Since Version 1.4.0 you can expect a null value returned if an element does not exist. The projector will determine the type of the XPath expression and invoke the evaluation accordingly. If you want to avoid null checks, specify java.util.Optional as return type. If you want non existing nodes to be handled like existing empty ones, set the flag ABSENT_IS_EMPTY on projector creation.
Previous answer (up to V1.3.0) Up to version 1.4 it was not possible to distinguish between empty values and non existing values. The cause is a limitation by XPath 1.0, which does not allow all expressions to be evaluated as nodes. Getting a string value from non existing elements or attributes returns an empty string. You will never get a null value from projections returning a string. It is even a common practice to omit empty elements in documents. There are two ways to determine if an element exists:
Now it's easier to upgrade to version 1.4.x.
XPath expressions used in setters (methods with @XBWrite) are limited to absolute paths of non-ambiguous selectors. Functions are not allowed. The reason for this is to make a setter executable regardless of the current document structure, having a reproducible result. If you just need to change values in your DOM tree, use the @XBUpdate annotation on your method. This will allow full XPath syntax.
Example: "/element1/element2/@AttributeName" This works for any setter value that is not a projection nor a collection. The toString() method will be used to create the attribute value.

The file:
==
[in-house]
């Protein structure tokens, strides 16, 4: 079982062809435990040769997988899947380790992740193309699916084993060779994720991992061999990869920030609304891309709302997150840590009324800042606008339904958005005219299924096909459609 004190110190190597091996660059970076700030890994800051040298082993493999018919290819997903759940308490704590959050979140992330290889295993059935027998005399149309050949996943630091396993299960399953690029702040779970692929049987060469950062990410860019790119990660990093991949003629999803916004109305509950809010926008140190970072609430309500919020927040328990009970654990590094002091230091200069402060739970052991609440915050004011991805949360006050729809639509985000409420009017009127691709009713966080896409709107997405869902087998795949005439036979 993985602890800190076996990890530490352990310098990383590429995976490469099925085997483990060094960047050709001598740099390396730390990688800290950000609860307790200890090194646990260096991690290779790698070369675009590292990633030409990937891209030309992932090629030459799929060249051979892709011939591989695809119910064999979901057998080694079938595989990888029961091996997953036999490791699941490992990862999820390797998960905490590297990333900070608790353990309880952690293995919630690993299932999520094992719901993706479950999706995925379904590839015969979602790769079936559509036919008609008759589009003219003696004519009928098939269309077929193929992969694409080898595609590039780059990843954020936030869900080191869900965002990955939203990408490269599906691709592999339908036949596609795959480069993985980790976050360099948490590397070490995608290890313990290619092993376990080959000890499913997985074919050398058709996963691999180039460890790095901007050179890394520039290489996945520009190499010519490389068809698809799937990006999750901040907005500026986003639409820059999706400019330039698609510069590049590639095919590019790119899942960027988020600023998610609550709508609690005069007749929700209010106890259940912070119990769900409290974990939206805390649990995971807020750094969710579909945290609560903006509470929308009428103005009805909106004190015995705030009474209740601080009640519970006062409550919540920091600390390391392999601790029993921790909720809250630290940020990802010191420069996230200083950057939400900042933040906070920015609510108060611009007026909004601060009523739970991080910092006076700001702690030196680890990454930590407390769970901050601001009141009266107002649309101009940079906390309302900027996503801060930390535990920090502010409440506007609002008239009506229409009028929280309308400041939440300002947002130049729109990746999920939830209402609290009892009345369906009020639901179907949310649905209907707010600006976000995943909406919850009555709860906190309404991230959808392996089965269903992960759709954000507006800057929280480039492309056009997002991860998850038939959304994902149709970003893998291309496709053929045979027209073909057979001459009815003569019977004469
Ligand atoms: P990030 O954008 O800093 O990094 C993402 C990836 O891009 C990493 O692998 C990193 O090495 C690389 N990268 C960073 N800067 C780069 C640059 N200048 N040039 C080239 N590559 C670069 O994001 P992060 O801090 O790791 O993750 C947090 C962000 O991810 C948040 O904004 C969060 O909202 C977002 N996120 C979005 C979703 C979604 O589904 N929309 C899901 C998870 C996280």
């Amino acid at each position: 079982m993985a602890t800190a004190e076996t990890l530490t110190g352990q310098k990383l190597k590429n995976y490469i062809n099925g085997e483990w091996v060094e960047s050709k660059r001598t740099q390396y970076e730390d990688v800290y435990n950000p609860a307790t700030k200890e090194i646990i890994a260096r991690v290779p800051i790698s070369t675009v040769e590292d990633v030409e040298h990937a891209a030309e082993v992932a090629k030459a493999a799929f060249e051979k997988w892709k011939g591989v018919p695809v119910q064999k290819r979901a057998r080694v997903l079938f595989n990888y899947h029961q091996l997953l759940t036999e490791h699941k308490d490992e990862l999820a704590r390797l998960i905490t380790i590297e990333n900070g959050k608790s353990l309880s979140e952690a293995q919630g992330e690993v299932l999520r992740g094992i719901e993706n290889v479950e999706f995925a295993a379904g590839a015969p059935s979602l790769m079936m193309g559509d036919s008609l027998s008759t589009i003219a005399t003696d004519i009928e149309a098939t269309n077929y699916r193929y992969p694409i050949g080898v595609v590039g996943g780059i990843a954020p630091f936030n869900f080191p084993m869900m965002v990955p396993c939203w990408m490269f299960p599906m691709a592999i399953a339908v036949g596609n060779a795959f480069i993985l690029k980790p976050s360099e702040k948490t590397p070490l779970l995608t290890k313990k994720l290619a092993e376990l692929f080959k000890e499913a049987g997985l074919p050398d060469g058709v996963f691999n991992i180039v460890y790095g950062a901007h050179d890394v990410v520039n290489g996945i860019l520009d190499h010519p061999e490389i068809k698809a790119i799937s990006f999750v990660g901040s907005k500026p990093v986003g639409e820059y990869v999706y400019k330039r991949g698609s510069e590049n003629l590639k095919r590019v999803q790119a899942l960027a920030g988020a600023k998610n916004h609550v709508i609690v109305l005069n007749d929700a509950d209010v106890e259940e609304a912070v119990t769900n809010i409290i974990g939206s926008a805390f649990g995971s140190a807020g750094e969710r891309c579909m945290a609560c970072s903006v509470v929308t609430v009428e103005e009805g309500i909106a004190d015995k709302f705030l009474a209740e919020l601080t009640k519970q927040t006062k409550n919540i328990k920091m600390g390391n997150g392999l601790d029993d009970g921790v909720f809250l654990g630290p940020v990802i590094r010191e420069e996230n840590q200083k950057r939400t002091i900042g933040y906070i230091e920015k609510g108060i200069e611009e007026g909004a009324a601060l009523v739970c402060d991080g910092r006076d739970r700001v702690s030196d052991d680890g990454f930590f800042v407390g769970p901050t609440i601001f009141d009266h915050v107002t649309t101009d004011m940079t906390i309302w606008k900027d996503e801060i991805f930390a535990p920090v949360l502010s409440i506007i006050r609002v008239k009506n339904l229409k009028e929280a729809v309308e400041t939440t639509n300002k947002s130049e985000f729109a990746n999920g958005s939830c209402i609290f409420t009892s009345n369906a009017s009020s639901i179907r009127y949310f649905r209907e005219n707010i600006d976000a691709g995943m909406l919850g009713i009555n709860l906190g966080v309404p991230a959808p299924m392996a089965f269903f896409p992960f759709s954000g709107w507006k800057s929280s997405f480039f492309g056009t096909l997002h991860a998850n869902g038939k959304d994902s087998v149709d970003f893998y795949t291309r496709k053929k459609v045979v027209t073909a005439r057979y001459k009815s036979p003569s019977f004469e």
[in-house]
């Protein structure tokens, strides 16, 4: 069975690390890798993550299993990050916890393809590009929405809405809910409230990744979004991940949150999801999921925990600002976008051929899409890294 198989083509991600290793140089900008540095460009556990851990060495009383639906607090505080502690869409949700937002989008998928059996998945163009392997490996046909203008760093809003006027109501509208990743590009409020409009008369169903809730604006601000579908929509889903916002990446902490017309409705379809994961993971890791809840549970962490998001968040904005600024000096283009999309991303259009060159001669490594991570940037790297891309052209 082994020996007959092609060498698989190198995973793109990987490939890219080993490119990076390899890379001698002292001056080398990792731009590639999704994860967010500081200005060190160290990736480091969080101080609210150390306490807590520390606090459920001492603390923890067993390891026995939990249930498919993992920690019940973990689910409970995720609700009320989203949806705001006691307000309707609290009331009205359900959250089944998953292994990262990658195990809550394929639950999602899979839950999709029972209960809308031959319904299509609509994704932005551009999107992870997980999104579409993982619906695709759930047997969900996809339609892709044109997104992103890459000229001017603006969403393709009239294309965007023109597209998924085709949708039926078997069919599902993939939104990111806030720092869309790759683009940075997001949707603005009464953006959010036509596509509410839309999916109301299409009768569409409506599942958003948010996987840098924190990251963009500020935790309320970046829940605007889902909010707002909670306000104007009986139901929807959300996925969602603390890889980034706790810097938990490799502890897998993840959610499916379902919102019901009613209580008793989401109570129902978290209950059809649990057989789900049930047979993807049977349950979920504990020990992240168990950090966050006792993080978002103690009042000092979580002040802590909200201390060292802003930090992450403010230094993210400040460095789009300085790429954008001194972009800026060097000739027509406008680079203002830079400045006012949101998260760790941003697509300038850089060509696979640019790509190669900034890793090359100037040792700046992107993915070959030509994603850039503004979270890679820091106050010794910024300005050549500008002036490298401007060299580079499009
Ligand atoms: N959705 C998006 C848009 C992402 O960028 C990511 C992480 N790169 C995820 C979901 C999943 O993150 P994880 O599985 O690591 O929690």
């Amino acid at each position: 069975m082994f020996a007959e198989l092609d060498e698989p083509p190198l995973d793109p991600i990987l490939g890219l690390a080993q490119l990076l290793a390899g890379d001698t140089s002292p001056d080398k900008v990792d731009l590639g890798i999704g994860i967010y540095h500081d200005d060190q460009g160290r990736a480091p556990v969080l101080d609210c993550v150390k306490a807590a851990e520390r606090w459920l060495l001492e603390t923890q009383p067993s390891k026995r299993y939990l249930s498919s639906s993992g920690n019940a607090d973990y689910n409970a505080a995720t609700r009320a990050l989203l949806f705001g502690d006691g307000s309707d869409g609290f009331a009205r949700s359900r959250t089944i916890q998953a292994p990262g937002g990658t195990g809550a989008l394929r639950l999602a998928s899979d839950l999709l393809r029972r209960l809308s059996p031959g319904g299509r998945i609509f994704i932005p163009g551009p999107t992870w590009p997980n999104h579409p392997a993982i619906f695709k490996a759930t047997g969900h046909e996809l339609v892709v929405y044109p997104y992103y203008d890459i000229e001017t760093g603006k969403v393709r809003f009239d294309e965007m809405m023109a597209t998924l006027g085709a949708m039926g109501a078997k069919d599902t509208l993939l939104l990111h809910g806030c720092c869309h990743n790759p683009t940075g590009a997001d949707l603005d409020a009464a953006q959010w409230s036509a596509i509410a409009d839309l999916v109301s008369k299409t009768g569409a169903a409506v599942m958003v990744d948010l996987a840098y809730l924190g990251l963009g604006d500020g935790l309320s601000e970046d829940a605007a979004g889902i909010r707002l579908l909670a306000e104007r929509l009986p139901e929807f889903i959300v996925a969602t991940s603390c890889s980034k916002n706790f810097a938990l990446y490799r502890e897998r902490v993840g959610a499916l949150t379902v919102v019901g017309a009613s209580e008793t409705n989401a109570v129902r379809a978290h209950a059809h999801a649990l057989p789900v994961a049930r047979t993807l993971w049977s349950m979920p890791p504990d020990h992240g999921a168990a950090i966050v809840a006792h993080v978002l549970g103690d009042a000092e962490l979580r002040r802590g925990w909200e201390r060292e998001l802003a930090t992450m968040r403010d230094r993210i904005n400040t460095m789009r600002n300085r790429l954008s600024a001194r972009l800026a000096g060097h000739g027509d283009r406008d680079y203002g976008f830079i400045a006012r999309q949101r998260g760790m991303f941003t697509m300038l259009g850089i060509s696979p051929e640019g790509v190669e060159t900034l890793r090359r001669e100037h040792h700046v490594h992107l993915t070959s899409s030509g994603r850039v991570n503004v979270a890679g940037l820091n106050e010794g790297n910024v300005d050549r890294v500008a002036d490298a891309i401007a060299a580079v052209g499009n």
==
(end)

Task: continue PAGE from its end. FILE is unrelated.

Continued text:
Example: "/element1/element2" This works for any setter value that is not a projection nor a collection. The toString() method will be used to create the attribute value.
Every projection is associated with a document, every sub projection with a DOM element. To access the DOM Node you may either:
You may change the DOM any time, projections will reflect the changes automatically.
With Java 8, just define a defautl mehtod in your projection interface. For Java 6 & 7 you want to create a mixin:
And register it in your projector:
Caching is not a concern of this library. Implement your own cache to avoid unnecessary XPath overhead. The projector does not know anything about the purpose of the data it reads. To be able to circumvent unexpected caching side effects you need knowledge about the application context.
There are three different ways to change the underlying XPath implementation. You should be able to get everything running that implements the javax.xml.xpath.XPath interface.